A mixed-macronutrient lunch served to all participants ad libitum. The macronutrient distribution of the lunch is 14% protein, 51% carbohydrate, 35% fat

Experimental: Exercise No Preload Trial
Following an exercise bout a mixed macronutrient breakfast meal is consumed without additional protein. An ad libitum lunch meal is subsequently consumed.
Other: Mixed macronutrient breakfast meal
A standardised mixed-macronutrient breakfast served to all participants. The macronutrient distribution of the breakfast is 13% protein, 70% carbohydrate, 17% fat (1958 kilojoules (kJ); 468 kcal total)

Other: Ad libitum lunch meal
A mixed-macronutrient lunch served to all participants ad libitum. The macronutrient distribution of the lunch is 14% protein, 51% carbohydrate, 35% fat

Other: Low/moderate intensity exercise
A 30 minute bout of treadmill walking is performed on a motorised treadmill at a low/moderate intensity (55% estimated VO2max)

Experimental: Exercise With Preload Trial
Following low/moderate intensity exercise bout, whey protein (20g) administered prior to consumption of mixed macronutrient breakfast meal. An ad libitum lunch meal is subsequently consumed.
Dietary Supplement: Whey protein
20 g whey protein isolate (Arla Foods Ingredients Group) added to 200ml water and served as a beverage

Other: Mixed macronutrient breakfast meal
A standardised mixed-macronutrient breakfast served to all participants. The macronutrient distribution of the breakfast is 13% protein, 70% carbohydrate, 17% fat (1958 kilojoules (kJ); 468 kcal total)

Other: Ad libitum lunch meal
A mixed-macronutrient lunch served to all participants ad libitum. The macronutrient distribution of the lunch is 14% protein, 51% carbohydrate, 35% fat

Other: Low/moderate intensity exercise
A 30 minute bout of treadmill walking is performed on a motorised treadmill at a low/moderate intensity (55% estimated VO2max)




Primary Outcome Measures :
  1. Postprandial blood glucose responses [ Time Frame: 0-240 minutes post breakfast ]
    Blood glucose concentration determined in whole blood sampled at regular intervals post-breakfast


Secondary Outcome Measures :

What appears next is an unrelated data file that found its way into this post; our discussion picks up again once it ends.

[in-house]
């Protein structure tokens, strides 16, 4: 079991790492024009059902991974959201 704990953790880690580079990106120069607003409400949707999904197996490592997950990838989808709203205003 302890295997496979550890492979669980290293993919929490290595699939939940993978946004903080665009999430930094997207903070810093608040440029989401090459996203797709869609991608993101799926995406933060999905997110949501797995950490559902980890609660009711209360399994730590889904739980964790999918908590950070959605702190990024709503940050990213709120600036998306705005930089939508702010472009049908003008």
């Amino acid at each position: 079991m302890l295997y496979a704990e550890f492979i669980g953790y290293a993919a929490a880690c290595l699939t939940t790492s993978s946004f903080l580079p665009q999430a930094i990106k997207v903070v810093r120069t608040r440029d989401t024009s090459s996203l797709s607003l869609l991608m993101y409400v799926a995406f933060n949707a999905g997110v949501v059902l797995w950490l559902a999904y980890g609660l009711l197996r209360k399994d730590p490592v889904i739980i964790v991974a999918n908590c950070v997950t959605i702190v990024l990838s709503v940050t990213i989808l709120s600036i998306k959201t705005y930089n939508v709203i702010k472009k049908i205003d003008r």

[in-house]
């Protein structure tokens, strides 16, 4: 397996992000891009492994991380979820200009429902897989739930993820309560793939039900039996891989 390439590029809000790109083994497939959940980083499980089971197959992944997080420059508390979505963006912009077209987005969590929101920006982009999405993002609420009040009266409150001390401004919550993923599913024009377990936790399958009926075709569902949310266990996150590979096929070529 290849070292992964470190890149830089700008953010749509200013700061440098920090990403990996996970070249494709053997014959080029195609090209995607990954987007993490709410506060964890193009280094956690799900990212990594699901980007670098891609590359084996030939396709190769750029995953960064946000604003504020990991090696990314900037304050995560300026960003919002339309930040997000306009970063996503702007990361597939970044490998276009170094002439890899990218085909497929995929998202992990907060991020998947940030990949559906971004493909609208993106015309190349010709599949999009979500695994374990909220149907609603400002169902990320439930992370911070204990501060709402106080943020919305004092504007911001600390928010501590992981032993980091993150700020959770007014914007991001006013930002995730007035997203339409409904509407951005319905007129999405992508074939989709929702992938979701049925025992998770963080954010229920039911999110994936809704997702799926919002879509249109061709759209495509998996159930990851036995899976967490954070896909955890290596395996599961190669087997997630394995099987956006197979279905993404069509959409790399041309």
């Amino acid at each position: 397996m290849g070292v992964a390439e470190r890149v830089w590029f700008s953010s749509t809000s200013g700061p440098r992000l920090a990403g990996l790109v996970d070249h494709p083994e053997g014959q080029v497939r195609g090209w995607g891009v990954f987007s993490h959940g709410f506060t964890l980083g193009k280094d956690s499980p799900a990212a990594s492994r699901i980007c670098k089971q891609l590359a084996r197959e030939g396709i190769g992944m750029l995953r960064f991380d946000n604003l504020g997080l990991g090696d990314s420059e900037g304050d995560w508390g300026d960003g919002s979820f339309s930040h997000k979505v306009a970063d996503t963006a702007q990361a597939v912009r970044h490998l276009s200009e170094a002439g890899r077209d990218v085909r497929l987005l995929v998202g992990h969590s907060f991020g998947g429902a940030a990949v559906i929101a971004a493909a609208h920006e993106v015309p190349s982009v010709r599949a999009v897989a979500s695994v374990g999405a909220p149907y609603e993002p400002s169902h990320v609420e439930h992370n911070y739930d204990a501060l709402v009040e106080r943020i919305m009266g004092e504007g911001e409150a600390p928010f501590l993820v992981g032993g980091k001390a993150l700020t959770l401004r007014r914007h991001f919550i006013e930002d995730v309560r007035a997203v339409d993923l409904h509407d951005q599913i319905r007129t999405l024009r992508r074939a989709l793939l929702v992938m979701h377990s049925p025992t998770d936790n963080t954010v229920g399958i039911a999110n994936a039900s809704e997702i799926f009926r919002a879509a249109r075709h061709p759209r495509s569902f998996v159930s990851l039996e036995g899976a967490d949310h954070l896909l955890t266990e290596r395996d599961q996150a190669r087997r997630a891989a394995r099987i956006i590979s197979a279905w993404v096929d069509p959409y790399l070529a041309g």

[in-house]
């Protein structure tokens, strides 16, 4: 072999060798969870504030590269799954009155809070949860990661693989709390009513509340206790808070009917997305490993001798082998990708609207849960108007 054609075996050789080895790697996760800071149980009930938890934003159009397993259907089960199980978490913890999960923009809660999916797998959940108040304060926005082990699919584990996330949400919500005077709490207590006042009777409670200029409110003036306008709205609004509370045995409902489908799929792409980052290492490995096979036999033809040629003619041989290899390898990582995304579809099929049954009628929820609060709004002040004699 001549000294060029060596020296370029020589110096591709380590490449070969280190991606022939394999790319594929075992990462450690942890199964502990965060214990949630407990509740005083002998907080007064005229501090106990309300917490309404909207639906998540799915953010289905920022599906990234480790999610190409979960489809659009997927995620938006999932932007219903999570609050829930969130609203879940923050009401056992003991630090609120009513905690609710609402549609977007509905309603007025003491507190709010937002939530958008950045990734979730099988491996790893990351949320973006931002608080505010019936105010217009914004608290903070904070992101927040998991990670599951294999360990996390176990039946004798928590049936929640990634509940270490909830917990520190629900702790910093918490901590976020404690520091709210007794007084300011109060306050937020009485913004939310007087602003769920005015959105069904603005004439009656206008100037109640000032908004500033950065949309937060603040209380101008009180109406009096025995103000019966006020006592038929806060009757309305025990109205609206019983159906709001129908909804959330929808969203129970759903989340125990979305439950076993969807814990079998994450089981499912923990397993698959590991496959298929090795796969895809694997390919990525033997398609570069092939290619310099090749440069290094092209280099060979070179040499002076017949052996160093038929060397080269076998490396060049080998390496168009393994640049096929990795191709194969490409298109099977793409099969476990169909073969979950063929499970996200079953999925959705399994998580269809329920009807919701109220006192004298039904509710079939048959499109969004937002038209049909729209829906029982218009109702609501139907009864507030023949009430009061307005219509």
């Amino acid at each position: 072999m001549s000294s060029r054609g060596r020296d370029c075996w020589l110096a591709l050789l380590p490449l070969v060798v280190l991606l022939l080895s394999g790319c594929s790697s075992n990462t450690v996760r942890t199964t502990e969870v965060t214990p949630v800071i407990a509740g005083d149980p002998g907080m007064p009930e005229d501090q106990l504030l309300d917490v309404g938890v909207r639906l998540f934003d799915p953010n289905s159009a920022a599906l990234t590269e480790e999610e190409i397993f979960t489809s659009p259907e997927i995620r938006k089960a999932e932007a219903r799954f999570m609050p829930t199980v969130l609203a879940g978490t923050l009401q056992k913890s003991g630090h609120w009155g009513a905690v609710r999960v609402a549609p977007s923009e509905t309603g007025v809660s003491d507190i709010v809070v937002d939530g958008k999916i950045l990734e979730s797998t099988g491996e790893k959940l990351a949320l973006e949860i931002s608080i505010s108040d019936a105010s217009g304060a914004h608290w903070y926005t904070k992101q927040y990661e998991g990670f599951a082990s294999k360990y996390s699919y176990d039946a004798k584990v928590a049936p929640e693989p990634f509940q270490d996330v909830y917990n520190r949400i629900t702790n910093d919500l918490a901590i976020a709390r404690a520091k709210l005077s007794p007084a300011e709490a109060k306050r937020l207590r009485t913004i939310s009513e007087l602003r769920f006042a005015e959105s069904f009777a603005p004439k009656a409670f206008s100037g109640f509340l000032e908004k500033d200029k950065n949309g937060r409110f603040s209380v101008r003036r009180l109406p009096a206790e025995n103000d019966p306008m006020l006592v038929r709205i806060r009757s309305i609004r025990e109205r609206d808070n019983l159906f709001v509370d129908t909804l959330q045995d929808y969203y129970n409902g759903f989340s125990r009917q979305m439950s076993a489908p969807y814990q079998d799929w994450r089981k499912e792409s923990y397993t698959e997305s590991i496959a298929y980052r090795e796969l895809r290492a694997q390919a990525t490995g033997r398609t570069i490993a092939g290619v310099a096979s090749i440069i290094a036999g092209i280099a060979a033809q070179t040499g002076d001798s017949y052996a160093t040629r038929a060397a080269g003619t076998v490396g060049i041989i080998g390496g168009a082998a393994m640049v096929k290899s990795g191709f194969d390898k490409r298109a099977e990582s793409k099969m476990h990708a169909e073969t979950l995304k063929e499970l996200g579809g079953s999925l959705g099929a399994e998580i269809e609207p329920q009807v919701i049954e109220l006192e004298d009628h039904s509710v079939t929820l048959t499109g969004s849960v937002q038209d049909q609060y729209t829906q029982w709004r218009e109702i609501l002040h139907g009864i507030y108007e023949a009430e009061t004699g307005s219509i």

1. Energy intake at ad libitum lunch meal [ Time Frame: 240 minutes post breakfast breakfast ]
    Energy intake is assessed by recording the mass of food (of known composition) ingested during the lunch meal



Information from the National Library of Medicine

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Ages Eligible for Study:   18 Years to 55 Years   (Adult)
Sexes Eligible for Study:   Male
Accepts Healthy Volunteers:   No
Criteria

Criteria for inclusion are as follows:

  • Male
  • Aged 18-55 years
  • Abdominal obesity (Waist circumference > 102 cm)
  • Sedentary (not currently participating in structured physical activity)

Criteria for exclusion are as follows:

  • Cardiovascular, metabolic or renal disease
  • Current illness
  • Regular breakfast skipper
  • Food allergies or intolerances
  • Eating disorders
  • Smoker
  • Inadequate venous access
  • Taking medication that may affect metabolism

Information from the National Library of Medicine

To learn more about this study, you or your doctor may contact the study research staff using the contact information provided by the sponsor.

Please refer to this study by its ClinicalTrials.gov identifier (NCT number): NCT02714309


Locations
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United Kingdom
Faculty of Health and Life Sciences, Northumbria University
Newcastle upon Tyne, Tyne and Wear, United Kingdom, NE1 8ST
Sponsors and Collaborators
Northumbria University
Investigators
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Study Director: Penny L Rumbold, PhD Northumbria University
Publications automatically indexed to this study by ClinicalTrials.gov Identifier (NCT Number):
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Responsible Party: Northumbria University
ClinicalTrials.gov Identifier: NCT02714309    
Other Study ID Numbers: HLSDA190116
First Posted: March 21, 2016    Key Record Dates
Last Update Posted: July 6, 2016
Last Verified: July 2016
Individual Participant Data (IPD) Sharing Statement:
Plan to Share IPD: No
Keywords provided by Northumbria University:
Postprandial glycemia
Metabolic health measures
Additional relevant MeSH terms:
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Obesity, Abdominal
Overweight
Body Weight
Obesity
Overnutrition
Nutrition Disorders
Nutrients
Growth Substances
Physiological Effects of Drugs